Information in the IEP[edit]

The IEP must include the following:[16]

  • A statement of the child's present level of performance
  • How the child's disability affects involvement and performance in the general physical education class
  • A statement of goals
  • A statement of how progress toward the annual goals will be measured
  • Indications of how the child can be involved and progress in the general curriculum
  • A statement describing how each of the child's other needs that result from the child's disability will be met
  • A statement describing special education and related services
  • A statement describing supplementary aids and services
  • A statement of program accommodations or modifications or supports for school personnel that will advance the child toward attaining educational goals
  • A statement of services needed for the child to participate in extracurricular and other nonacademic activities
  • A statement describing how the child is to be educated so he or she can participate with other children with and without disabilities
  • An explanation of the extent, if any, to which the child will participate with children without disabilities in the general class
  • A statement describing how the child's parents will be regularly informed, at least as often as parents of children without disabilities in the general class
  • A statement that provides information of the extent to which progress is sufficient to enable the child to achieve his or her goals by the end of the year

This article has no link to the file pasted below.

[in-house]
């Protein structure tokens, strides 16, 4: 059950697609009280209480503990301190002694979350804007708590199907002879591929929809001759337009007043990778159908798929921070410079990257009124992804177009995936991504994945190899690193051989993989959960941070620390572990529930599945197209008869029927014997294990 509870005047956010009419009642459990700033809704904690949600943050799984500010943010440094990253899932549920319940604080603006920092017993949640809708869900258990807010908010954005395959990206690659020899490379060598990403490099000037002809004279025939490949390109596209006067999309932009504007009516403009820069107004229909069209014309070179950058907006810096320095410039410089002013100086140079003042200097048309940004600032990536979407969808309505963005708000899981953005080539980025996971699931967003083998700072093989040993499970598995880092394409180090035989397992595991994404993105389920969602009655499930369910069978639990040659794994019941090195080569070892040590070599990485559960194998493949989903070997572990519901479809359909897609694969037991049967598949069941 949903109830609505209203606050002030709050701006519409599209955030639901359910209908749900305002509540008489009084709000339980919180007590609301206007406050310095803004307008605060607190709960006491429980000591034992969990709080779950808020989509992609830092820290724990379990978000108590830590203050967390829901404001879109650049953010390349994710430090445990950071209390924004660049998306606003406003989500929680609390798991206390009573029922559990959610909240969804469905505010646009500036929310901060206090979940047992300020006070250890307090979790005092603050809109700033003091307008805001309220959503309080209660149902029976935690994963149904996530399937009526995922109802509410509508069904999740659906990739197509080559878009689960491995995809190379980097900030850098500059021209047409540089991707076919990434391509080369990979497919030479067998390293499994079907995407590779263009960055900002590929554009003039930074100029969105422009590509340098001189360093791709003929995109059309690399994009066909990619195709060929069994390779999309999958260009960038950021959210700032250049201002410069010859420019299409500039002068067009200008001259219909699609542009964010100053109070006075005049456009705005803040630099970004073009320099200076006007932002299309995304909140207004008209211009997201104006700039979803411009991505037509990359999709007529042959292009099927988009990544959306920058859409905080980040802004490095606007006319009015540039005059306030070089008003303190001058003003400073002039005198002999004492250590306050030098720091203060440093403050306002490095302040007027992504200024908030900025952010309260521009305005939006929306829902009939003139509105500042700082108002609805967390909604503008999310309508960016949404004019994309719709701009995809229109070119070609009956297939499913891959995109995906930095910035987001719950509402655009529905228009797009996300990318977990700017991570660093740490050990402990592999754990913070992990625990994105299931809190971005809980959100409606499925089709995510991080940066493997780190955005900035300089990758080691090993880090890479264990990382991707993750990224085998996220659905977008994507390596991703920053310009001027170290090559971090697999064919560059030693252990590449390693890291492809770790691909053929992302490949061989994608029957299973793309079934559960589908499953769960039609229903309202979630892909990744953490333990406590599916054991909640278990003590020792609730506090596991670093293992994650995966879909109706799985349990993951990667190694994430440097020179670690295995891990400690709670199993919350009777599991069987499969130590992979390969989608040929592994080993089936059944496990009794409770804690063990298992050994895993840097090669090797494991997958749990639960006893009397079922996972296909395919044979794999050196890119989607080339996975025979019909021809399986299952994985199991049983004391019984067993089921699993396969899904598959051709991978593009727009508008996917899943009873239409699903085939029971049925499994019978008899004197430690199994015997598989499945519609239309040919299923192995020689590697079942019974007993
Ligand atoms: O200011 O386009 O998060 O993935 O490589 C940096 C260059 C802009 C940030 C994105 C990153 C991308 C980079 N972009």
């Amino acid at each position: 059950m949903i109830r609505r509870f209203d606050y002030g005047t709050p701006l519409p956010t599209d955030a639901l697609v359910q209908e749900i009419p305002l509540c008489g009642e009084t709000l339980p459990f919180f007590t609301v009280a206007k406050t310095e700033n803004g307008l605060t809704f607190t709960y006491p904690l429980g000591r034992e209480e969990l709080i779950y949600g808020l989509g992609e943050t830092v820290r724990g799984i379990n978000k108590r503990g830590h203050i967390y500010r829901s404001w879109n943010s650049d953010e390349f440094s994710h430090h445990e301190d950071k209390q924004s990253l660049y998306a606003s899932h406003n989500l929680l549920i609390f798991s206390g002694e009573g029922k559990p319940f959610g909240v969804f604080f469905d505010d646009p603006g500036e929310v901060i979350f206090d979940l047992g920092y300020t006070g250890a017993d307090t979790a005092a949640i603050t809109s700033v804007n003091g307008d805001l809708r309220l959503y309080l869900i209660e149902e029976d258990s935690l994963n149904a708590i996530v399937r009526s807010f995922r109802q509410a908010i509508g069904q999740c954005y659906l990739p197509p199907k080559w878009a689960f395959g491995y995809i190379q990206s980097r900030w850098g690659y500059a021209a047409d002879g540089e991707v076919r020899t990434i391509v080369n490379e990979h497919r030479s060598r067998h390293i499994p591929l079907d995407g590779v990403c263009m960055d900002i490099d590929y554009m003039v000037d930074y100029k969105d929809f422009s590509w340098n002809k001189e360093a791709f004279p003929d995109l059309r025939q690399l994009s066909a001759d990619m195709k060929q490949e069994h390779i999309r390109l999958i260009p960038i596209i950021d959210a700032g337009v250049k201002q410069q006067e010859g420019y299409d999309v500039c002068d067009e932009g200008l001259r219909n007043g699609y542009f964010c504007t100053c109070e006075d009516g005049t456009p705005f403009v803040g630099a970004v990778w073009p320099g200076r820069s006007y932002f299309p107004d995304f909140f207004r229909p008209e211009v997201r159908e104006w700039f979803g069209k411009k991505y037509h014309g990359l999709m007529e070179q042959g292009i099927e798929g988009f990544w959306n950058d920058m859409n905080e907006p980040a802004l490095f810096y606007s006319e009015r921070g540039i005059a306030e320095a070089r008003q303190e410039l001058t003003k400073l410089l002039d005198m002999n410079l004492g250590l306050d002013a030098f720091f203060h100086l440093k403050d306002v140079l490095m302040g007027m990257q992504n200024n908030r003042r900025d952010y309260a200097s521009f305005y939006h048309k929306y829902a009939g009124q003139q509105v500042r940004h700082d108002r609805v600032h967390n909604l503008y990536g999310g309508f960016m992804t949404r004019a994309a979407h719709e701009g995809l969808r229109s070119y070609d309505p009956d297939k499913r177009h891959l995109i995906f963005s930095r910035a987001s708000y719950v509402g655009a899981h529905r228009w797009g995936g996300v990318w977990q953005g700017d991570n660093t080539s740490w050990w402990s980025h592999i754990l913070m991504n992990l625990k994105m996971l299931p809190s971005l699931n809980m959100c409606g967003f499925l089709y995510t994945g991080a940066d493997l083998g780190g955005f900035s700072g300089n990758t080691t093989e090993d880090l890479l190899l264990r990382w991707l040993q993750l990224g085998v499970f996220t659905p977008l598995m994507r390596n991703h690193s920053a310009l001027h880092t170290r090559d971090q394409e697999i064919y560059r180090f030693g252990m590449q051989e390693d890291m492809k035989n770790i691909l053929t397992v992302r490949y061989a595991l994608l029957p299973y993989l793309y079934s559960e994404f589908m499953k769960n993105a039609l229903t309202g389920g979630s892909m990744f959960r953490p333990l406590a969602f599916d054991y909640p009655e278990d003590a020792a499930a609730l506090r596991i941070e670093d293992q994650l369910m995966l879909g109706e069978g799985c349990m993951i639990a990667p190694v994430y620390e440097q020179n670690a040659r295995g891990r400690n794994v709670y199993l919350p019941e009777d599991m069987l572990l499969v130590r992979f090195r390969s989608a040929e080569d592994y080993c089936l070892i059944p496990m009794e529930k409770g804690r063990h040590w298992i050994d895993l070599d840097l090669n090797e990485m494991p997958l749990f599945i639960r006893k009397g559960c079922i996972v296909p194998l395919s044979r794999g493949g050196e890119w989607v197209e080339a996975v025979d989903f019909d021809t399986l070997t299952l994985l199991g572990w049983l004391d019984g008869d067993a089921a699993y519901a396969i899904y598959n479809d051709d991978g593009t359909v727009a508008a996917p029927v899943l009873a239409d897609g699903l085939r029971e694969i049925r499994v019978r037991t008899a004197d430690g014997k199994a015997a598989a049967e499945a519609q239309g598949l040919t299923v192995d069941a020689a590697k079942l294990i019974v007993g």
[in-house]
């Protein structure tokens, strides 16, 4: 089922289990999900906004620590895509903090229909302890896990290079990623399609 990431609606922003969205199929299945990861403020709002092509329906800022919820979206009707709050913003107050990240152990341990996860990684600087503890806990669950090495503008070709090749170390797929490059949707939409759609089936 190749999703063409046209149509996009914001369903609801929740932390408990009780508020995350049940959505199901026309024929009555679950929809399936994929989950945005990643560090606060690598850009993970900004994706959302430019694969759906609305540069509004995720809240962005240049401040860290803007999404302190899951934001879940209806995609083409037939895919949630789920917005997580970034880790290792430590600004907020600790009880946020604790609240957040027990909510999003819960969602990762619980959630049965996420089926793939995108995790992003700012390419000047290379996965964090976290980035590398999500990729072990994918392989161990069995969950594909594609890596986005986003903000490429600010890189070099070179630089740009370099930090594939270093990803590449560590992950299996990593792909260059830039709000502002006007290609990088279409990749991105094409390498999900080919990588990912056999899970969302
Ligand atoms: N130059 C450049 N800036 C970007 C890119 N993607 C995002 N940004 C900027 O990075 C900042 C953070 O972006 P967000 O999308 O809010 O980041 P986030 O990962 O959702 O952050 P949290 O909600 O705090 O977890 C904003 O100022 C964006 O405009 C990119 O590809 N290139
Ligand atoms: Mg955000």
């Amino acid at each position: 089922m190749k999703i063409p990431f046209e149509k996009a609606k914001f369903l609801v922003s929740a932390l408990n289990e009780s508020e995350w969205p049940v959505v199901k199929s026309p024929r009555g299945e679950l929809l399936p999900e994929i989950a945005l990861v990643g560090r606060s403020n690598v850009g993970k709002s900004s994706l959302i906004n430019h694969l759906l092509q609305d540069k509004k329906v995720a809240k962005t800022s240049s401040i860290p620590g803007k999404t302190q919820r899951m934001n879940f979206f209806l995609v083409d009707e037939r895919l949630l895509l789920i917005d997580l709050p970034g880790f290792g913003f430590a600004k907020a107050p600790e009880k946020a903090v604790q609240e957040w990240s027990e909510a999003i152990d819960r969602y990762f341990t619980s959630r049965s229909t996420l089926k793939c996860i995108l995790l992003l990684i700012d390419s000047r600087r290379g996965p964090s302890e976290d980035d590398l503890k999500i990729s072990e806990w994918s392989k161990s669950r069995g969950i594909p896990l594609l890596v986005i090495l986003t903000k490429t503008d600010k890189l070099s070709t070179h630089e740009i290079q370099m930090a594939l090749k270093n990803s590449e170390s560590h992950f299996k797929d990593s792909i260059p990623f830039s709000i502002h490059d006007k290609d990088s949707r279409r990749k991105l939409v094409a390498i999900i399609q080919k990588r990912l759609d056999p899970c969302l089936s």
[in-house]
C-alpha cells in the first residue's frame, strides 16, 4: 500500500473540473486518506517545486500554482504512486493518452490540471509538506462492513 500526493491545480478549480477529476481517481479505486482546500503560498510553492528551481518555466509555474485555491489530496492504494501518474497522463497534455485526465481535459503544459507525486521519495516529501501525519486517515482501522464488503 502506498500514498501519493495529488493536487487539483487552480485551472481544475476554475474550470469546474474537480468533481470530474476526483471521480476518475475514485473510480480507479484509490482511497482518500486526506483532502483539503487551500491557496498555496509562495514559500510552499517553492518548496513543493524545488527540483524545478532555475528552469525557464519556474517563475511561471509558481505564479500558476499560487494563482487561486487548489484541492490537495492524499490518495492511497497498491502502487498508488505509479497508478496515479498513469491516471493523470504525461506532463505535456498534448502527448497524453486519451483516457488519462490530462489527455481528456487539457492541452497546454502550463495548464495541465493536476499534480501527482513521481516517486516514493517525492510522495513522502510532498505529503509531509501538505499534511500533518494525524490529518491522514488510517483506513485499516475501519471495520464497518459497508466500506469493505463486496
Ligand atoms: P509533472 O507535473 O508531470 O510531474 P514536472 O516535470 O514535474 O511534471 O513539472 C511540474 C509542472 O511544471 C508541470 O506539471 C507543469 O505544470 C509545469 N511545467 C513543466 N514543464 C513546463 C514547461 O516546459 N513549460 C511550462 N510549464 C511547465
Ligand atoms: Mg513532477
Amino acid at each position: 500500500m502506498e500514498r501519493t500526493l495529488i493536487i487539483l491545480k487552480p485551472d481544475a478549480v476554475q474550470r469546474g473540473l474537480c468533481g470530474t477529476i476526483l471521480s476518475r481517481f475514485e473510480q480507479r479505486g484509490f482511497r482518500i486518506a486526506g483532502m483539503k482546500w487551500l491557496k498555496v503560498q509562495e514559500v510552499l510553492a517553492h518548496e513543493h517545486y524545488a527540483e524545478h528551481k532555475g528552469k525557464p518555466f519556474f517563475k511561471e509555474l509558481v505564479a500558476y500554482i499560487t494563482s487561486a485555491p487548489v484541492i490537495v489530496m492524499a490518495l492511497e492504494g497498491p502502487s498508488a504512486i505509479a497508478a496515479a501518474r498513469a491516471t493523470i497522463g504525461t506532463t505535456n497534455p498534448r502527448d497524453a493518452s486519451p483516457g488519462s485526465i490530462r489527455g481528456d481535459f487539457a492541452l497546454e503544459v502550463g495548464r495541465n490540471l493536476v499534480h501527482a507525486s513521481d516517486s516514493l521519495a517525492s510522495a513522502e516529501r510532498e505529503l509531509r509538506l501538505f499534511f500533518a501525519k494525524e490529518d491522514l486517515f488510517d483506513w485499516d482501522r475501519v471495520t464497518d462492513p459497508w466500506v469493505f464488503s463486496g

• Beginning at age 14, a statement of transition service needs that focuses on the student's course of study
  • Beginning at age 16, a statement of needed transition services of interagency responsibilities or any needed linkages
  • A plan for positive behavioral management if the child is disruptive

Placement Options[edit]

What is the relationship between placement and the IEP?

Decisions based on IDEA qualifications are generally discussed and determined during an Individual Education Program (IEP) meeting. IEP recommendations for services and supports must consider a student's unique needs, as well as the Least Restrictive Environment (LRE)."[17] The LRE will be based upon the assessment process and where the IEP goals can best be met. There are a variety of placement options which should be considered including:[18]
  • Full-time General PE (GPE)
  • General PE with a younger class
  • Part-time Adapted PE (GPE for some units or parts of a lesson)
  • Reverse Mainstreaming
  • Small Group or One on One PE
  • Separate School
  • Home/Hospital

Do all students with disabilities need an IEP for physical education?[edit]

No, IDEA 2004 mandates each individual with a disability have an IEP developed if necessary to benefit their education. If an appropriate assessment is completed and the IEP team decides the student is not safe and/or successful in general physical education without supplementary aids and services, then an IEP is developed and services provided. A student can have IEP goals related to physical education needs regardless of their educational placement.[19]


Use of Technology[edit]